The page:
We are a charity. We rely on funding and your donations to bring our projects to life.
Our way of working touches people in profound ways. We have seen its effect, felt it. We have been invigorated and humbled by it. It has uncovered layers of meaning and resonance that energise sites and give value and confidence to host communities. We need your support…
With your support…
We change lives
We understand the power of our work in building confidence and pride in host communities and individuals. The relationship with the community is honest and clear. We need them to make the work happen. It’s a truly authentic partnership. It gives participants a reaffirming experience of art, celebrating what they do, placing their culture, aptitudes and environment centre stage. The experience can open up new pathways for participants to change their lives.
Kemi Lofinmakin - BABEL
Kemi Lofinmakin – BABEL
In 2012 we took up residence in Caledonian Park, London to create BABEL. We worked with many brilliant people from across the city, and Kemi Lofinmakin was one of them. Kemi came on board as a volunteer performer and here she recalls her Babel experience:
“Being part of Wildworks Babel literarily transformed my life! It was after my involvement with Babel that I knew for definite that I didn’t want to do anything else in my life but to Create, Write, Act, Perform. Being part of Babel was like having a large family that just played and celebrated a very diverse LIFE! And it was the joy that I got from being part of Babel that made me go to drama school at the tender age of 40 and eventually in 2019 left my corporate job and can now describe myself as a full time Actor and Writer. I would never forget the role that being involved in Babel played in my life.”
Dennis O’Brien – A Great Night Out
In early 2016 we nestled ourselves into the heart of Sunderland to create ‘A Great Night Out’. Dennis O’Brien’s story of heroism was one of many local stories that helped to shape a truly memorable and glittering evening – filled to the brim with local talent. Dennis had been a miner and engineer, but all his life he had harboured a desire to be a musician and performer. Here Dennis reflects on his involvement.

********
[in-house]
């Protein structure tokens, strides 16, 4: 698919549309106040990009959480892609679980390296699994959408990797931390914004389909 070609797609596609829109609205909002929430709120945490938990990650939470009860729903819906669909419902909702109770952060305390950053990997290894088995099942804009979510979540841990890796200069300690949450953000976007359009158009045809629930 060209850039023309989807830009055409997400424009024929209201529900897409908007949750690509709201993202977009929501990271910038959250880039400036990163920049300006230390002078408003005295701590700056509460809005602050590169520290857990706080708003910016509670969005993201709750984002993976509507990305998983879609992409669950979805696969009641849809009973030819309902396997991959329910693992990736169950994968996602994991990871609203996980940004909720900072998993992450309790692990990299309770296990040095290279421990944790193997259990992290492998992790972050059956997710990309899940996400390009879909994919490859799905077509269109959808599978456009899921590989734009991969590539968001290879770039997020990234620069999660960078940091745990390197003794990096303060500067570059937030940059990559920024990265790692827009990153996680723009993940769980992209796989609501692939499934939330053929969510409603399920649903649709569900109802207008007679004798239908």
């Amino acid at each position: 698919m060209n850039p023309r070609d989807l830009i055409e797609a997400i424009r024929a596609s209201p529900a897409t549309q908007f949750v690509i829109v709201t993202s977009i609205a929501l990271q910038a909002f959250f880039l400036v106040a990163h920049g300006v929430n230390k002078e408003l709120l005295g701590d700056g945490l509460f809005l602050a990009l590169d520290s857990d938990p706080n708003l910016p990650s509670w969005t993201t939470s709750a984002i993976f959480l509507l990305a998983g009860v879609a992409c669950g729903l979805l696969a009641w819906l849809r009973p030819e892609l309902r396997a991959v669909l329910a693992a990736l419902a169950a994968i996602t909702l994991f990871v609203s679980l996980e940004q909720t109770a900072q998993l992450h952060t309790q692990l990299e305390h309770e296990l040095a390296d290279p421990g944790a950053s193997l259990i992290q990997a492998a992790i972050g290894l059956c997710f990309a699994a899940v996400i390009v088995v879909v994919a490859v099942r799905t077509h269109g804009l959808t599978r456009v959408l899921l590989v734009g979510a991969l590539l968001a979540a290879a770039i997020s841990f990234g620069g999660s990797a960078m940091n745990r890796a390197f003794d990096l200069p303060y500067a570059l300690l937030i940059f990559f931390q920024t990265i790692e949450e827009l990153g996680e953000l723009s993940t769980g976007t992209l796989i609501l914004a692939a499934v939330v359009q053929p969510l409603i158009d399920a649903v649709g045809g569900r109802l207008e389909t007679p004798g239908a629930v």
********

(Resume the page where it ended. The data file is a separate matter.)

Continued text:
“I could write a book about the last six years, but ‘Putting the Band Back Together’ and working with WildWorks was my highlight of awesome projects I’ve been lucky enough to be part of. As I get older, I am busy as a musician in several bands and projects, too many to mention. Out five nights per week unless fatigue takes over. Also out four times per week doing various groups including music/theatre type stuff with people who have survived a stroke. Most rewarding job ever. It may not have happened if I had not met the wonderful people of Wildworks. It changed my life despite me already doing some awesome projects like ‘Putting the Band Back Together’ and winning an award. Wildworks was big time big stage – and the most amazing director, Bill, and awesome team like Mercedes, Charlie, and choir director Vicky. Special for someone like me who had lived in the shadows of a famous brother – the one and only Billy Elliot character, yes, he was real, and my brother. The memory of having two stories about me on stage is mega. One guy stopped me in a supermarket and said ‘I know you from The Point’ and then subsequently being interviewed on Radio 4… yes, two people travelled from London to interview me at my house – how does that happen to an ex miner and sea going engineer whose dreams came true?”
“Oh my, did I do all that? And it’s still going now, in five groups rehearsing for Sunderland’s new fire station music venue, it’s amazing. Recently I’ve been involved in a movie called Artist, Typist, Pirate, King, playing ukulele as part of the movie. Monica Dolan, Kelly McDonald, Gina McKee, plus award winning director Jane Campion and Carol Morley. What a fantastic experience and honour. We were spotted playing on the sea front outside a local cafe by film researchers. Unbelievable. Sorry for going on Mercedes but you guys helped me have the confidence to do these things.”
Dennis O’Brien, retired miner and engineer, active musician.
We support emerging talent
We believe in supporting and showcasing the next generation of theatre makers, both through internships and through participation in productions. We invest in the mentoring and training of young artists and theatre makers, creating supportive spaces and roles where they can develop their talents and gain experience and confidence working alongside the core Wildworks team.
Ellie Woolman – UnEarth